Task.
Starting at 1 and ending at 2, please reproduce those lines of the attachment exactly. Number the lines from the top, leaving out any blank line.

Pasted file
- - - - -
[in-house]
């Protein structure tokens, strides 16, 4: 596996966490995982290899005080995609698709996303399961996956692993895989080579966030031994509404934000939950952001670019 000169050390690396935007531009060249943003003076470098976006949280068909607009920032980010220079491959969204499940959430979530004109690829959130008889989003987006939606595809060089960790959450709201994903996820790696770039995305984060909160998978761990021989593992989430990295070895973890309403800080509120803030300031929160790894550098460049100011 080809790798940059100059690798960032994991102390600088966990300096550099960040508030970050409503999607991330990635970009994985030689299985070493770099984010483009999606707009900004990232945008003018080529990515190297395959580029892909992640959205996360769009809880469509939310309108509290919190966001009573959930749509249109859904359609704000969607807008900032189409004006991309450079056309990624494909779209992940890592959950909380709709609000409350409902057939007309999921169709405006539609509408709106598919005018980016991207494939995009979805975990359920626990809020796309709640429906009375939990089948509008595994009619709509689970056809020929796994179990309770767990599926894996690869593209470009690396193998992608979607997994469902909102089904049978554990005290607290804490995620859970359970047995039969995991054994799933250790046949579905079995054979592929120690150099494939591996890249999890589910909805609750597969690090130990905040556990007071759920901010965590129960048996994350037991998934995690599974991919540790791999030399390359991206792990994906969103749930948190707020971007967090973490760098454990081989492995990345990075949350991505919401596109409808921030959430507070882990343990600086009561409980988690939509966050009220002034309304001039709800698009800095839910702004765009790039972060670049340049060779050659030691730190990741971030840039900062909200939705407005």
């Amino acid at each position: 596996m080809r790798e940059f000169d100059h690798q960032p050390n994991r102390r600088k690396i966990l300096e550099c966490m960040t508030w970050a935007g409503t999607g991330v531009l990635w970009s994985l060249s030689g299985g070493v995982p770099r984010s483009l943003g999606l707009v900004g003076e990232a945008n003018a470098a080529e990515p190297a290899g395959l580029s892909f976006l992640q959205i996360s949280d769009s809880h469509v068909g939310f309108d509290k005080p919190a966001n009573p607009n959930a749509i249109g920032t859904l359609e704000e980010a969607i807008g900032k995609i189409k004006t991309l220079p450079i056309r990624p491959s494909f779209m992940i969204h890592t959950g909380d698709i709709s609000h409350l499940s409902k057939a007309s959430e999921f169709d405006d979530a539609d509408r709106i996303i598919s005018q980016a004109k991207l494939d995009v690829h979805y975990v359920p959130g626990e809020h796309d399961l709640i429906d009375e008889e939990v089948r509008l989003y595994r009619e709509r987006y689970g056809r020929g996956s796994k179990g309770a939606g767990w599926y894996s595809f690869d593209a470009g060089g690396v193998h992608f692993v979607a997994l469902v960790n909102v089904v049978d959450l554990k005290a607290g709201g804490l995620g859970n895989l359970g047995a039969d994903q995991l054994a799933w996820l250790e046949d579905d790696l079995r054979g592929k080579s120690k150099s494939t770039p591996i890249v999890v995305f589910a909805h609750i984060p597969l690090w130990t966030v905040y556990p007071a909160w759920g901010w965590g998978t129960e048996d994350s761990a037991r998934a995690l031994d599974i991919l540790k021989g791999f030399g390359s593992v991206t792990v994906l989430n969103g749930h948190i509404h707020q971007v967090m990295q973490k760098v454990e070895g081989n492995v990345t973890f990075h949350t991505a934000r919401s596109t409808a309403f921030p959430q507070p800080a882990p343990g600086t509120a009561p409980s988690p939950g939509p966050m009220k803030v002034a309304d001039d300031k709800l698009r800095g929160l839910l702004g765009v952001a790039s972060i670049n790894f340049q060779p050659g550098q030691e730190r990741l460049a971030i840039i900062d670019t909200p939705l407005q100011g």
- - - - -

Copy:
[in-house]
């Protein structure tokens, strides 16, 4: 596996966490995982290899005080995609698709996303399961996956692993895989080579966030031994509404934000939950952001670019 000169050390690396935007531009060249943003003076470098976006949280068909607009920032980010220079491959969204499940959430979530004109690829959130008889989003987006939606595809060089960790959450709201994903996820790696770039995305984060909160998978761990021989593992989430990295070895973890309403800080509120803030300031929160790894550098460049100011 080809790798940059100059690798960032994991102390600088966990300096550099960040508030970050409503999607991330990635970009994985030689299985070493770099984010483009999606707009900004990232945008003018080529990515190297395959580029892909992640959205996360769009809880469509939310309108509290919190966001009573959930749509249109859904359609704000969607807008900032189409004006991309450079056309990624494909779209992940890592959950909380709709609000409350409902057939007309999921169709405006539609509408709106598919005018980016991207494939995009979805975990359920626990809020796309709640429906009375939990089948509008595994009619709509689970056809020929796994179990309770767990599926894996690869593209470009690396193998992608979607997994469902909102089904049978554990005290607290804490995620859970359970047995039969995991054994799933250790046949579905079995054979592929120690150099494939591996890249999890589910909805609750597969690090130990905040556990007071759920901010965590129960048996994350037991998934995690599974991919540790791999030399390359991206792990994906969103749930948190707020971007967090973490760098454990081989492995990345990075949350991505919401596109409808921030959430507070882990343990600086009561409980988690939509966050009220002034309304001039709800698009800095839910702004765009790039972060670049340049060779050659030691730190990741971030840039900062909200939705407005």